NY Times producer, Fritzie Andrade takes us through a bustling, artistic section of Paris, call the Left Bank.
“The art of life do exist here,” says one of the first people interviewed in the piece.
The piece itself acts like a little, virtual tour through a neighborhood in Paris without the tourists, and our guides are not insufferable know-it-alls. After all, those are the only kind of people who become tour guides.
Unique, artsy umbrellas and macaroons are as French as it gets without have to eat frog legs or surrender to a foreign country. I love the shots inside the candle store, specially the Napoleon. The shots are so vivid and make you feel like you can smell the wax if you sniff hard enough.
I also like that they found some individuals who are so authentically French, and then have some other guys, who speak English without an accent at all, which gives you the sense that a lot more than just native Parisians have shops there.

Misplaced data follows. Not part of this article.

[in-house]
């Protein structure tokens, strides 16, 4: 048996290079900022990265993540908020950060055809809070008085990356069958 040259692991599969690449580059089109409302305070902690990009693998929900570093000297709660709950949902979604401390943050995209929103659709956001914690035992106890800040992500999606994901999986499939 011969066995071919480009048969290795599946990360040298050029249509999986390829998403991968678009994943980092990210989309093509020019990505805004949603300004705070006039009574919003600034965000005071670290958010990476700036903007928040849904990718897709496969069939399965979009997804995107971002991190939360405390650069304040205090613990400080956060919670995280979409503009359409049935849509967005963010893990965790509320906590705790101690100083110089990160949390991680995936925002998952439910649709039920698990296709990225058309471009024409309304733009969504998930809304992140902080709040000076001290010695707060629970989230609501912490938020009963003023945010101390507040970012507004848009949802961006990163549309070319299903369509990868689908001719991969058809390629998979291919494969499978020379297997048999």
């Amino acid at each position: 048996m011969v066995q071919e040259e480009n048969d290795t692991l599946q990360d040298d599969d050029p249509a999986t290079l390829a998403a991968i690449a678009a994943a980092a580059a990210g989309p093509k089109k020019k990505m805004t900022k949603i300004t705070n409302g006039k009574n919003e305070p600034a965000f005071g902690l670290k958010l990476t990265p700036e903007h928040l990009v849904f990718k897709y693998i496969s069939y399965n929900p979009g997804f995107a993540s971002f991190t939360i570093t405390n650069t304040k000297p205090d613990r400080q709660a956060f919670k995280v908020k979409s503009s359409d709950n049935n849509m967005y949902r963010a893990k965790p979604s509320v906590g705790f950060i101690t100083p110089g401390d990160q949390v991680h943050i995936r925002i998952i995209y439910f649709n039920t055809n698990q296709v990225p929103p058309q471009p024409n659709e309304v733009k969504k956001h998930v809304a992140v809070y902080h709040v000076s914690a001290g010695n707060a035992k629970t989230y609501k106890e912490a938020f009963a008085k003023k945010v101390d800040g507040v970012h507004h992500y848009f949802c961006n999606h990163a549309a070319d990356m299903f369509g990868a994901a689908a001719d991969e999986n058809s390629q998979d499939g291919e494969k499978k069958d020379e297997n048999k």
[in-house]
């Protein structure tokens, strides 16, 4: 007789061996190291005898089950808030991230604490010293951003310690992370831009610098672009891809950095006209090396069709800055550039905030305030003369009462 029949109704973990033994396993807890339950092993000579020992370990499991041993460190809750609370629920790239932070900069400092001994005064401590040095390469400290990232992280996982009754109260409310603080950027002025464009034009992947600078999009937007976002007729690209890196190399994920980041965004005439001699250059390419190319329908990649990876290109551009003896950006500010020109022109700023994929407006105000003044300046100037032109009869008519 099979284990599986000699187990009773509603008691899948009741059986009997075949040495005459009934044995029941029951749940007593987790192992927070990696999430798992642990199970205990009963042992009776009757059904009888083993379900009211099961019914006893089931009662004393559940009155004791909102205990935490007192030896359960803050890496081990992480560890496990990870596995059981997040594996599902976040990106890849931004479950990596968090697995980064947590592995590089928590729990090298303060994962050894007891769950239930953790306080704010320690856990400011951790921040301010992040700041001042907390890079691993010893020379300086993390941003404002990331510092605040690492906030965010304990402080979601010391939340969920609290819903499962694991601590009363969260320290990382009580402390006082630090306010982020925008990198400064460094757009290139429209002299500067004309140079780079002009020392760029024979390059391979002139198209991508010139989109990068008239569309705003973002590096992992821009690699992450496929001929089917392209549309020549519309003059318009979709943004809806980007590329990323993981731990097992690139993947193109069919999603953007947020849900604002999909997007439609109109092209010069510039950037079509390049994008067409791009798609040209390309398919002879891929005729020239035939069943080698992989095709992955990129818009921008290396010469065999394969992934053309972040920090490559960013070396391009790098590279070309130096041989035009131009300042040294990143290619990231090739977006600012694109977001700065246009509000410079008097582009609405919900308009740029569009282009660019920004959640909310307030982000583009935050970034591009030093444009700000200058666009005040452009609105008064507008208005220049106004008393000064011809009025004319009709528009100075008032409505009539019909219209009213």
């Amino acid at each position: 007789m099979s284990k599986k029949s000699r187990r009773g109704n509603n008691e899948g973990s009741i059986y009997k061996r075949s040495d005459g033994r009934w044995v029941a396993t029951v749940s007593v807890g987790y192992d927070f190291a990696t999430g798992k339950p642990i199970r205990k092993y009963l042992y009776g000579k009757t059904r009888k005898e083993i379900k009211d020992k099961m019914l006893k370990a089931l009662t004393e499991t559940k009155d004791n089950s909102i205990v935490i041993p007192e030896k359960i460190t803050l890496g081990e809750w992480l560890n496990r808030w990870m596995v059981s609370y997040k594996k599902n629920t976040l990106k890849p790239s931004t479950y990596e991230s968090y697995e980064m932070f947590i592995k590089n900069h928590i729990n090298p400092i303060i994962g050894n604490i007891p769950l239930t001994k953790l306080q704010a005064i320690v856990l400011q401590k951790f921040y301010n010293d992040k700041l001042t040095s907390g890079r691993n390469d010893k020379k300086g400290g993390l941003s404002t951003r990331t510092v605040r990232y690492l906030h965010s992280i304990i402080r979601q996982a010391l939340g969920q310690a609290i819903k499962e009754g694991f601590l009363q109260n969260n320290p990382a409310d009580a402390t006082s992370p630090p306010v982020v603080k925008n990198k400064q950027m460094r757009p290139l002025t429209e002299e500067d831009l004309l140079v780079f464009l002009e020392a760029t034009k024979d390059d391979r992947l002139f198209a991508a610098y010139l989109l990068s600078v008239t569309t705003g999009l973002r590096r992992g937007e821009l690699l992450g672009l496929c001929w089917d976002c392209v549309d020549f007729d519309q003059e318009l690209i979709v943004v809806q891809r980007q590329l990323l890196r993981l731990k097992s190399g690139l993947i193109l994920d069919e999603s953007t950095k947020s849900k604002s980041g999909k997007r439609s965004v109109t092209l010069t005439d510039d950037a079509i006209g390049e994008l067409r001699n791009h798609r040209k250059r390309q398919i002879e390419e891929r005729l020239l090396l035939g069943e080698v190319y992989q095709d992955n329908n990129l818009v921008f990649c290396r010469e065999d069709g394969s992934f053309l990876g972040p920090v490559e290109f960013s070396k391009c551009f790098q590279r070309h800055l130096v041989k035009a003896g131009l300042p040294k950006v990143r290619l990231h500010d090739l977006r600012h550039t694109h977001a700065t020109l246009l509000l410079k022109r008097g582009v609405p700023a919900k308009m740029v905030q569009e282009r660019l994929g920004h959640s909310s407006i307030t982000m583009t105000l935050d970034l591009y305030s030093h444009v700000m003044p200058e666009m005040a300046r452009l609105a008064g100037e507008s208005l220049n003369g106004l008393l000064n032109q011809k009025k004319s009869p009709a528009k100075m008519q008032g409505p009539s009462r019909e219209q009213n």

French food is great, even if it is a bit heavy. The restaurants portion really portrays the care that seems to go into French cooking as a work of art rather than just sustenance.
I loved the kicker: “This is Paris, because in Paris, night and day, you can live different experiences. Different lives. Different things.”
On the whole, it is easy to see how the exclusion of the reporter’s voice adds to the authenticity of the scene being presented in the piece. Everyone who is talking is a member of the community.